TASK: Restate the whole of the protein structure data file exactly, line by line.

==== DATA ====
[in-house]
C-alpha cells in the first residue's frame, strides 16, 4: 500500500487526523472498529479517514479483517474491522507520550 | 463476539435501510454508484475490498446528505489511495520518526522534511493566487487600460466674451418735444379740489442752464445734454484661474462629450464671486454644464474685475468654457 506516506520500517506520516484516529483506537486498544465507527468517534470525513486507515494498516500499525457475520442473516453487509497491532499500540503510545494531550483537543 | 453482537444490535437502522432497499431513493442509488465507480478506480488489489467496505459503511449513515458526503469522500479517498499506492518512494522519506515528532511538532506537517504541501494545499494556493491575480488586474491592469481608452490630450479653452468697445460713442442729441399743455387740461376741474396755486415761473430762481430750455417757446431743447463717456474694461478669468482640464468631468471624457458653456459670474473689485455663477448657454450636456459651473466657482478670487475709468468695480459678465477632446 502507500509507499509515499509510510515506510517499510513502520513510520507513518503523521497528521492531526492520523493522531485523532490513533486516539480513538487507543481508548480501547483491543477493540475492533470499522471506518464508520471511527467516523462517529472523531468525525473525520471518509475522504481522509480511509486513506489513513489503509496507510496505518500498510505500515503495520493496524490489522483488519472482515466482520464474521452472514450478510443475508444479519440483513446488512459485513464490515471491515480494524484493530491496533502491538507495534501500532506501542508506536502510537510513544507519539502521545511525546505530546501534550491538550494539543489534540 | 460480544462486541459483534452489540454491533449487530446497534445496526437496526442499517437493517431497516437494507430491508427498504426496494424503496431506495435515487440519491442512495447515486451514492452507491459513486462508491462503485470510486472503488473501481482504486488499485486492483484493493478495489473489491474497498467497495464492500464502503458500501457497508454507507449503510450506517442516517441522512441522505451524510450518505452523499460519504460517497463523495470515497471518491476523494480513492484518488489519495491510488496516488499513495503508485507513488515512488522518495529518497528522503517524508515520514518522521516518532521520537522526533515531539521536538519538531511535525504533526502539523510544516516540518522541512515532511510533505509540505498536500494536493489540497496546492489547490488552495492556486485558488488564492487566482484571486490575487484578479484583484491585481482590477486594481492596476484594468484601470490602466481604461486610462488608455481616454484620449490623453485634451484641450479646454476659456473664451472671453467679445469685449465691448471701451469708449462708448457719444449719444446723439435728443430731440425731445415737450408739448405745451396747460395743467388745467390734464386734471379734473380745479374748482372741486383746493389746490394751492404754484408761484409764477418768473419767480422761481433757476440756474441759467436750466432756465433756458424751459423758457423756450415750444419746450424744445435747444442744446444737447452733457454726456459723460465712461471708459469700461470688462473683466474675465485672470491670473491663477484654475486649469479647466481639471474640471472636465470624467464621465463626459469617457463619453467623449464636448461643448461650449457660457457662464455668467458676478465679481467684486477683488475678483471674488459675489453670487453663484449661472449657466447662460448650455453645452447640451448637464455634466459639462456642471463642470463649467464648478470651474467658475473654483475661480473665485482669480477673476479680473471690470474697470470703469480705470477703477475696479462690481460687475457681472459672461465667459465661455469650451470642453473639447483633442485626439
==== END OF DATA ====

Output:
[in-house]
C-alpha cells in the first residue's frame, strides 16, 4: 500500500487526523472498529479517514479483517474491522507520550 | 463476539435501510454508484475490498446528505489511495520518526522534511493566487487600460466674451418735444379740489442752464445734454484661474462629450464671486454644464474685475468654457 506516506520500517506520516484516529483506537486498544465507527468517534470525513486507515494498516500499525457475520442473516453487509497491532499500540503510545494531550483537543 | 453482537444490535437502522432497499431513493442509488465507480478506480488489489467496505459503511449513515458526503469522500479517498499506492518512494522519506515528532511538532506537517504541501494545499494556493491575480488586474491592469481608452490630450479653452468697445460713442442729441399743455387740461376741474396755486415761473430762481430750455417757446431743447463717456474694461478669468482640464468631468471624457458653456459670474473689485455663477448657454450636456459651473466657482478670487475709468468695480459678465477632446 502507500509507499509515499509510510515506510517499510513502520513510520507513518503523521497528521492531526492520523493522531485523532490513533486516539480513538487507543481508548480501547483491543477493540475492533470499522471506518464508520471511527467516523462517529472523531468525525473525520471518509475522504481522509480511509486513506489513513489503509496507510496505518500498510505500515503495520493496524490489522483488519472482515466482520464474521452472514450478510443475508444479519440483513446488512459485513464490515471491515480494524484493530491496533502491538507495534501500532506501542508506536502510537510513544507519539502521545511525546505530546501534550491538550494539543489534540 | 460480544462486541459483534452489540454491533449487530446497534445496526437496526442499517437493517431497516437494507430491508427498504426496494424503496431506495435515487440519491442512495447515486451514492452507491459513486462508491462503485470510486472503488473501481482504486488499485486492483484493493478495489473489491474497498467497495464492500464502503458500501457497508454507507449503510450506517442516517441522512441522505451524510450518505452523499460519504460517497463523495470515497471518491476523494480513492484518488489519495491510488496516488499513495503508485507513488515512488522518495529518497528522503517524508515520514518522521516518532521520537522526533515531539521536538519538531511535525504533526502539523510544516516540518522541512515532511510533505509540505498536500494536493489540497496546492489547490488552495492556486485558488488564492487566482484571486490575487484578479484583484491585481482590477486594481492596476484594468484601470490602466481604461486610462488608455481616454484620449490623453485634451484641450479646454476659456473664451472671453467679445469685449465691448471701451469708449462708448457719444449719444446723439435728443430731440425731445415737450408739448405745451396747460395743467388745467390734464386734471379734473380745479374748482372741486383746493389746490394751492404754484408761484409764477418768473419767480422761481433757476440756474441759467436750466432756465433756458424751459423758457423756450415750444419746450424744445435747444442744446444737447452733457454726456459723460465712461471708459469700461470688462473683466474675465485672470491670473491663477484654475486649469479647466481639471474640471472636465470624467464621465463626459469617457463619453467623449464636448461643448461650449457660457457662464455668467458676478465679481467684486477683488475678483471674488459675489453670487453663484449661472449657466447662460448650455453645452447640451448637464455634466459639462456642471463642470463649467464648478470651474467658475473654483475661480473665485482669480477673476479680473471690470474697470470703469480705470477703477475696479462690481460687475457681472459672461465667459465661455469650451470642453473639447483633442485626439